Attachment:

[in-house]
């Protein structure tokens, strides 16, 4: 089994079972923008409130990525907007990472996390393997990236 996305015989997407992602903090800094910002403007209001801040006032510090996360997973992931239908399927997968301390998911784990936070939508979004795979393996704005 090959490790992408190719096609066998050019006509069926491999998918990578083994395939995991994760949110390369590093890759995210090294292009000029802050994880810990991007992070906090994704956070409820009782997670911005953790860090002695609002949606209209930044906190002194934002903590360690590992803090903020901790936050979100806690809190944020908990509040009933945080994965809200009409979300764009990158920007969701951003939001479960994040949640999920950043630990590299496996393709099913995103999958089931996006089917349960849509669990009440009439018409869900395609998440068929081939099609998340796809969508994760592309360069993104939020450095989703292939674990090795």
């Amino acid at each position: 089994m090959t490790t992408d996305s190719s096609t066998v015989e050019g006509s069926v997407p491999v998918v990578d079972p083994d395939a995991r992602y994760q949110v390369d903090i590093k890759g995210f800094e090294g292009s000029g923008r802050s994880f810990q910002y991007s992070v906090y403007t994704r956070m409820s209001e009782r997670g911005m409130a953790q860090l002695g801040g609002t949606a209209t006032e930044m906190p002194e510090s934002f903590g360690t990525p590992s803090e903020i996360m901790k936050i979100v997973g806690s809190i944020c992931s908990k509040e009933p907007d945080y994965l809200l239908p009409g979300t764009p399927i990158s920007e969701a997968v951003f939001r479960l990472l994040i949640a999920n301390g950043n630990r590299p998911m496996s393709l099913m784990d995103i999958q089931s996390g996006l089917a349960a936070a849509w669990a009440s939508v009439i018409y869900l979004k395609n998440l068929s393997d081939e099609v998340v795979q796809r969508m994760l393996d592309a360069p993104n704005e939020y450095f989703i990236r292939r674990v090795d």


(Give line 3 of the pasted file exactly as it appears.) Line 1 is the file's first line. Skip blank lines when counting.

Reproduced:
């Amino acid at each position: 089994m090959t490790t992408d996305s190719s096609t066998v015989e050019g006509s069926v997407p491999v998918v990578d079972p083994d395939a995991r992602y994760q949110v390369d903090i590093k890759g995210f800094e090294g292009s000029g923008r802050s994880f810990q910002y991007s992070v906090y403007t994704r956070m409820s209001e009782r997670g911005m409130a953790q860090l002695g801040g609002t949606a209209t006032e930044m906190p002194e510090s934002f903590g360690t990525p590992s803090e903020i996360m901790k936050i979100v997973g806690s809190i944020c992931s908990k509040e009933p907007d945080y994965l809200l239908p009409g979300t764009p399927i990158s920007e969701a997968v951003f939001r479960l990472l994040i949640a999920n301390g950043n630990r590299p998911m496996s393709l099913m784990d995103i999958q089931s996390g996006l089917a349960a936070a849509w669990a009440s939508v009439i018409y869900l979004k395609n998440l068929s393997d081939e099609v998340v795979q796809r969508m994760l393996d592309a360069p993104n704005e939020y450095f989703i990236r292939r674990v090795d």